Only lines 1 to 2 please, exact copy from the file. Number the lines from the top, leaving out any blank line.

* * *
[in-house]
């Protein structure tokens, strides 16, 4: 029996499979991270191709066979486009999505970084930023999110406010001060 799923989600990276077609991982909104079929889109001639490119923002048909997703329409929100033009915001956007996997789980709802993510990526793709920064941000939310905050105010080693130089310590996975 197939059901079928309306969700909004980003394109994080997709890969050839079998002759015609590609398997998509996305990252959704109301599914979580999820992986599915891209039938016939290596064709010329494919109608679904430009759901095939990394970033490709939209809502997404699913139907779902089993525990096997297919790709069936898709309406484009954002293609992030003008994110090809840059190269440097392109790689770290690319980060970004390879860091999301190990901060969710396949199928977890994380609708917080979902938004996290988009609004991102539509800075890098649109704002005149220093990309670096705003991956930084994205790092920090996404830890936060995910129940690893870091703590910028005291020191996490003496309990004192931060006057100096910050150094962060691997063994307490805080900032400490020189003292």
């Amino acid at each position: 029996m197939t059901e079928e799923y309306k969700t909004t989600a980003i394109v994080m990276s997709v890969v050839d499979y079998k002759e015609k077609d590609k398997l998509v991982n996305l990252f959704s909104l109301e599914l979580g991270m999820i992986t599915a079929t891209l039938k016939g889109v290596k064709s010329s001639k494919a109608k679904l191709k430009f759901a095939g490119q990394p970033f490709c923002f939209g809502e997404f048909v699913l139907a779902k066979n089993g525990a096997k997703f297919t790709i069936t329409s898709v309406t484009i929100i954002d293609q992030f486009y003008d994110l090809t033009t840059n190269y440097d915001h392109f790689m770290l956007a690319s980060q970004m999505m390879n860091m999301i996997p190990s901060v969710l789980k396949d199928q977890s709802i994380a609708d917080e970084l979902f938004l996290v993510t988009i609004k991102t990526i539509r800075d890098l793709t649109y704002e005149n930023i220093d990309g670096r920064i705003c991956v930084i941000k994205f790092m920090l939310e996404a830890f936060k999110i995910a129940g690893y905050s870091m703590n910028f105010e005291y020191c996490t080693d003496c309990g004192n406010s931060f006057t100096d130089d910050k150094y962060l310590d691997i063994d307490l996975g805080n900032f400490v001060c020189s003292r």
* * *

[in-house]
């Protein structure tokens, strides 16, 4: 029996499979991270191709066979486009999505970084930023999110406010001060 799923989600990276077609991982909104079929889109001639490119923002048909997703329409929100033009915001956007996997789980709802993510990526793709920064941000939310905050105010080693130089310590996975 197939059901079928309306969700909004980003394109994080997709890969050839079998002759015609590609398997998509996305990252959704109301599914979580999820992986599915891209039938016939290596064709010329494919109608679904430009759901095939990394970033490709939209809502997404699913139907779902089993525990096997297919790709069936898709309406484009954002293609992030003008994110090809840059190269440097392109790689770290690319980060970004390879860091999301190990901060969710396949199928977890994380609708917080979902938004996290988009609004991102539509800075890098649109704002005149220093990309670096705003991956930084994205790092920090996404830890936060995910129940690893870091703590910028005291020191996490003496309990004192931060006057100096910050150094962060691997063994307490805080900032400490020189003292």